Mel Kotyk, North Coast director for the department of Fisheries and Oceans, said fines could range from a $50 ticket to a court imposed penalty of more than $1-million.
“I can’t speak to it other than what I saw on the video. The video isn’t clear. You see the fish going through the scuppers on the boat. … I guess in order to understand how egregious it is you’d have to see, you know, is this a common practice? Is this something they are doing all day, or is this a one off?”
A fishing industry spokesman said the vast majority of commercial fishermen obey the regulations and if the few shown in the video did not, they should be punished as an example.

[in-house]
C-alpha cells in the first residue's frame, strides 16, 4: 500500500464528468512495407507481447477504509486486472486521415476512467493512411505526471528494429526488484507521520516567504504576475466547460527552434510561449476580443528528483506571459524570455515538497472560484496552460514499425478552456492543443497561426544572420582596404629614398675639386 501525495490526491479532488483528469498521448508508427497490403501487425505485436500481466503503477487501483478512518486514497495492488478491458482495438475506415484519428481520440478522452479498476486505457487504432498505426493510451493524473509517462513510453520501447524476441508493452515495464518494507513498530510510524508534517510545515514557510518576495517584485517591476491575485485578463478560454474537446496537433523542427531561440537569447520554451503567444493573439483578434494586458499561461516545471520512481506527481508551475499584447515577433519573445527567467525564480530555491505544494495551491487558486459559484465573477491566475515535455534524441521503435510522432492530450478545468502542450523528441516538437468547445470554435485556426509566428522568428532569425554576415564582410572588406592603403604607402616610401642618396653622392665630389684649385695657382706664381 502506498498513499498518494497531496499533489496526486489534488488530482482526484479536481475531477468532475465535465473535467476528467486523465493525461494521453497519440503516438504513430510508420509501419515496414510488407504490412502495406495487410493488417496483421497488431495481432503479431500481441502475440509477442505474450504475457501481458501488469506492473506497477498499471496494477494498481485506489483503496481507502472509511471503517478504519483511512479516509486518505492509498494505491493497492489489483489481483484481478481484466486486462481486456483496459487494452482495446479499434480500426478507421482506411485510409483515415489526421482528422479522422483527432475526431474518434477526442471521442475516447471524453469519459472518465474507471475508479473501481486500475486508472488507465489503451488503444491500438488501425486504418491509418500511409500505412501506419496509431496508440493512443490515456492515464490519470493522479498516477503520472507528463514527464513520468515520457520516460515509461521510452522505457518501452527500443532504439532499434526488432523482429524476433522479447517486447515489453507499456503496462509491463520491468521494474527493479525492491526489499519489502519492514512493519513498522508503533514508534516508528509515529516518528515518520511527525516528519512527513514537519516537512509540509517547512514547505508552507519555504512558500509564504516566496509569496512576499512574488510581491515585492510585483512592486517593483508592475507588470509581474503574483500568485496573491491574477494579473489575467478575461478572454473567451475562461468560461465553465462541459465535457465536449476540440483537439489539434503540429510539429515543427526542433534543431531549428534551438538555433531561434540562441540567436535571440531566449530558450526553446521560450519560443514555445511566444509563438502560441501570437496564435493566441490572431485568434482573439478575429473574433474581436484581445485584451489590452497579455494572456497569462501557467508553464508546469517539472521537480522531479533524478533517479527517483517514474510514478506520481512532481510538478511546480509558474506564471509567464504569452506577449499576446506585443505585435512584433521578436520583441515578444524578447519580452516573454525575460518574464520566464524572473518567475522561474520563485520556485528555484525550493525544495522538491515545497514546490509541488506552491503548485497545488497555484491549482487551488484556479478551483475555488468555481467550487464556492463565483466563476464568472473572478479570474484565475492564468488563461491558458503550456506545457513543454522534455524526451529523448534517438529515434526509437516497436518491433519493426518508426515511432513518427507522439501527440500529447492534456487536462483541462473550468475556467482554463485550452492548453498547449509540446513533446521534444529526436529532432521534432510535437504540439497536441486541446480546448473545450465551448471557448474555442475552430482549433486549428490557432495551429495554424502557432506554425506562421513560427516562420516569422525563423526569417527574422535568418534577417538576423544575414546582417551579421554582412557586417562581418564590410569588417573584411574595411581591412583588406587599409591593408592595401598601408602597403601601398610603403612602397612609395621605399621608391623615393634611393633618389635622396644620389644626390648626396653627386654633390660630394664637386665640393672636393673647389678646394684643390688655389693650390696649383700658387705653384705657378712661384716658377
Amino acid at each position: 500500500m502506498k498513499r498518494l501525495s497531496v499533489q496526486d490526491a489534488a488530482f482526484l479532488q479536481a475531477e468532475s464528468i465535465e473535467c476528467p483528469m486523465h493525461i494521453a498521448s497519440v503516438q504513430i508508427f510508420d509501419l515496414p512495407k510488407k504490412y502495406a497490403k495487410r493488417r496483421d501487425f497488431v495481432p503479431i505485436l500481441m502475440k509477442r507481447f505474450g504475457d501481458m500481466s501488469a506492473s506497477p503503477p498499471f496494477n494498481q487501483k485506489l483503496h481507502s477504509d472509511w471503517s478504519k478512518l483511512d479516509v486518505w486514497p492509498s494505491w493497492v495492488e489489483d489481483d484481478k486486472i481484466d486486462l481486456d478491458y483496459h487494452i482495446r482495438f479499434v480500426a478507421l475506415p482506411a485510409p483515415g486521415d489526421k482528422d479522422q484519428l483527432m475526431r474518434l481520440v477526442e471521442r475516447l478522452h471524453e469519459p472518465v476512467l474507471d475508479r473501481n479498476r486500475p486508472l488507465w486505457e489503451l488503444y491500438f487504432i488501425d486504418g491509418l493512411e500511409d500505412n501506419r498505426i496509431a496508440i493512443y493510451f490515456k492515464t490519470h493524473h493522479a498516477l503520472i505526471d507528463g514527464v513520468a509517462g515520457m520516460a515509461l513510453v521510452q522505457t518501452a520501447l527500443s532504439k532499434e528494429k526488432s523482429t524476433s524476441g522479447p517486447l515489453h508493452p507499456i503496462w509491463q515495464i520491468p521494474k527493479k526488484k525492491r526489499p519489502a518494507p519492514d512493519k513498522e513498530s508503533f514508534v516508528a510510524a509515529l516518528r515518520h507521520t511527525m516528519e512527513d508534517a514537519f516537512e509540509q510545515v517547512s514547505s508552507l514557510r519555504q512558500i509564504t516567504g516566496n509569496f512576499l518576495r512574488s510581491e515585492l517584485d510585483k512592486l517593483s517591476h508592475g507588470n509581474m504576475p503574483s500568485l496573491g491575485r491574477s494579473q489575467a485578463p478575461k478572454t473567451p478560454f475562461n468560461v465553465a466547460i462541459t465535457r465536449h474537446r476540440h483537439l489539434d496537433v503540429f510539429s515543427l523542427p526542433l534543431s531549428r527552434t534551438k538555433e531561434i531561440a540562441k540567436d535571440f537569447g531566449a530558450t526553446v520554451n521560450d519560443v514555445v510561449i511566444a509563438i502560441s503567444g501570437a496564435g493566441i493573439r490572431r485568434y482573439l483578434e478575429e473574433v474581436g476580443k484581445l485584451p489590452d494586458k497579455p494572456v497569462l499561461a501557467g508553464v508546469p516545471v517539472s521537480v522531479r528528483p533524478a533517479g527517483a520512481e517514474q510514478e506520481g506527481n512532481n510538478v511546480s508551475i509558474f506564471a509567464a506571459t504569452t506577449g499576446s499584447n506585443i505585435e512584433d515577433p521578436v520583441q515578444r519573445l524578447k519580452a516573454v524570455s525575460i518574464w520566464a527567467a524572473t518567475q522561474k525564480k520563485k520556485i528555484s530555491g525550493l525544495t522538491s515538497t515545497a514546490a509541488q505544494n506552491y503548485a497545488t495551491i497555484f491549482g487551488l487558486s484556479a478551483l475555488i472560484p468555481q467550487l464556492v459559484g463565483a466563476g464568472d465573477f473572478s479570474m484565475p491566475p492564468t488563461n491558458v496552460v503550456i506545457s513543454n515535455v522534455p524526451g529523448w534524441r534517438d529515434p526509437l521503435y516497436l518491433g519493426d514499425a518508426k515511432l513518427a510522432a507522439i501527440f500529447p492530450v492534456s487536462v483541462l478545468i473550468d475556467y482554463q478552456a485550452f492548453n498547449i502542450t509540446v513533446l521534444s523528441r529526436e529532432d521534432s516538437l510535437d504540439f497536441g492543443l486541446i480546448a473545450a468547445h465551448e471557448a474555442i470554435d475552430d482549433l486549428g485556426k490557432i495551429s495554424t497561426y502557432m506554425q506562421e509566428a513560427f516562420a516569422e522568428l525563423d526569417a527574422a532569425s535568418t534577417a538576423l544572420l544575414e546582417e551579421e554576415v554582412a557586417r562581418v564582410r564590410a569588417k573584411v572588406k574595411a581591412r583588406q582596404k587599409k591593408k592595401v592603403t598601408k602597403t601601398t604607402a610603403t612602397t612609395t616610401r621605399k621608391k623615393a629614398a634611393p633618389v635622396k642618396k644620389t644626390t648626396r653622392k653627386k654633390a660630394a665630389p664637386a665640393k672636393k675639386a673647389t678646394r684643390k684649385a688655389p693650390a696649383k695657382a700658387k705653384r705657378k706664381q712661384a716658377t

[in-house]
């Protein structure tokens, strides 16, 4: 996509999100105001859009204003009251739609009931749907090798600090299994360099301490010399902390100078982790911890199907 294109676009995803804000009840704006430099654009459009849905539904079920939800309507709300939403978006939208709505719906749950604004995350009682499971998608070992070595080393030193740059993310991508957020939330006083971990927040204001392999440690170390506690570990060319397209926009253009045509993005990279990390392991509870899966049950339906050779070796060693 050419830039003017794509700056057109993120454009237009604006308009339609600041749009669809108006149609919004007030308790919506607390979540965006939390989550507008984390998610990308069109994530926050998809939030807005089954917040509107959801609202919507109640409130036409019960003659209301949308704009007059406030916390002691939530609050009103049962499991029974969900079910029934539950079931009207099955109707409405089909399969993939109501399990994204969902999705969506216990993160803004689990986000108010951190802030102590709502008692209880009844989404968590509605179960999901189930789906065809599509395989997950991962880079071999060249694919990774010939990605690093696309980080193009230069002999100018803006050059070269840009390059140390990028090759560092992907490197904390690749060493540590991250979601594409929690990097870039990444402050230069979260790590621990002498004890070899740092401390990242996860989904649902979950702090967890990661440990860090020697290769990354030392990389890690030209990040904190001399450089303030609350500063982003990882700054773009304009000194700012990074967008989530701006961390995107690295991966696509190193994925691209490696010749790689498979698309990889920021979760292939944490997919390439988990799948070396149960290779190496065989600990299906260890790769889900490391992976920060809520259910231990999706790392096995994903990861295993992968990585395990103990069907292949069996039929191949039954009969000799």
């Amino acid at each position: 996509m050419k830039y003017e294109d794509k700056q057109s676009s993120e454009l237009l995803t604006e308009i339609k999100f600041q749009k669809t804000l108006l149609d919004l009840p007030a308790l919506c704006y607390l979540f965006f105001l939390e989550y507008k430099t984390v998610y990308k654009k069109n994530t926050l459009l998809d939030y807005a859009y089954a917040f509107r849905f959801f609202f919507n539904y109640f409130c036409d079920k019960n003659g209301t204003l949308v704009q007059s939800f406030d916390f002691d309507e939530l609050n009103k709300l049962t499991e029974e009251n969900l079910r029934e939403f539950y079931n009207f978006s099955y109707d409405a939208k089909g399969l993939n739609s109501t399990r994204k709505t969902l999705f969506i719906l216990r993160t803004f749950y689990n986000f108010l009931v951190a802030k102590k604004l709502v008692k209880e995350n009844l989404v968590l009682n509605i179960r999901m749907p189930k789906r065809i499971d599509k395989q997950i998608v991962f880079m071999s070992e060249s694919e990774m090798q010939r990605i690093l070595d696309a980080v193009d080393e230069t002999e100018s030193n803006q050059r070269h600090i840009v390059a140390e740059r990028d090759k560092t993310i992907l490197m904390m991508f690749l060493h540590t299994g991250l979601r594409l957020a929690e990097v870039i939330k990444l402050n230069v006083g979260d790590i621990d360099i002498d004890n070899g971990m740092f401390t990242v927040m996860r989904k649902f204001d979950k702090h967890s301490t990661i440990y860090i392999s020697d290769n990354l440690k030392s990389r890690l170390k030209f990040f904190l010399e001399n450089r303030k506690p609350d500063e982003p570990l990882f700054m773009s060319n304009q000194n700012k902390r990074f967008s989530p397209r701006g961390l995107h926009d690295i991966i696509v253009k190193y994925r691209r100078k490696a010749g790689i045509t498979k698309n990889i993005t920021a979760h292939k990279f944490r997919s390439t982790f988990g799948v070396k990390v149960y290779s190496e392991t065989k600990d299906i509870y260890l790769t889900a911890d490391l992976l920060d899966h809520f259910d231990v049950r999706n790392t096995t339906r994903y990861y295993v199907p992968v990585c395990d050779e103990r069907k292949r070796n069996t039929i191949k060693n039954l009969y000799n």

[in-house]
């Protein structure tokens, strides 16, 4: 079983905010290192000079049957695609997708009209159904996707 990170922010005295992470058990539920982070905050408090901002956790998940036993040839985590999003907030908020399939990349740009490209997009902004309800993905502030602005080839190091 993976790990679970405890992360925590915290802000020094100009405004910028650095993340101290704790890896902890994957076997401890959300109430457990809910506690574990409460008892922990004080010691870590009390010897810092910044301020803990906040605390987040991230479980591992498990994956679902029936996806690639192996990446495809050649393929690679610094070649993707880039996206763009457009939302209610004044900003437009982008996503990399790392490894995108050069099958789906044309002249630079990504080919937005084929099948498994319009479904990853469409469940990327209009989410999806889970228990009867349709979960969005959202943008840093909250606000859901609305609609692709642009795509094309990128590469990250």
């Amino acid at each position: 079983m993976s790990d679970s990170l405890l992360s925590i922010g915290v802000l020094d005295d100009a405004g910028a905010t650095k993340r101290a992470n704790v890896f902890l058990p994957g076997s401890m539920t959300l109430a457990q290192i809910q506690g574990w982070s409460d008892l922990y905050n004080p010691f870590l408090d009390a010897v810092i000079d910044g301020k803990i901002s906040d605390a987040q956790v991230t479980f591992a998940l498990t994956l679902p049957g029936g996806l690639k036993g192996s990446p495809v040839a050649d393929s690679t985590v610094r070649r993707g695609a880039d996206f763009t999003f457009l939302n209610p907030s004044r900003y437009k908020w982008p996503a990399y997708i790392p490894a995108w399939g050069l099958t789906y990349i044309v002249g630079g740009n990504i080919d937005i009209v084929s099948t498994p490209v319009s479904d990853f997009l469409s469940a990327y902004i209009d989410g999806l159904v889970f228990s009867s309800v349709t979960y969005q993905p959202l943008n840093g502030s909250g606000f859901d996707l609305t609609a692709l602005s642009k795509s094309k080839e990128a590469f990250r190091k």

But Aaron Hill, who shot the Watershed Watch video on British Columbia’s central coast, says he thinks the fishermen have already paid a stiff price, and he would rather the video triggered a wide debate about fishing practices than lead to fines for a few fishermen.
“Those crews are already taking a lot of heat from people in their own fleet and the public for what’s shown in the video. I think they’ve suffered enough,” said Mr. Hill.
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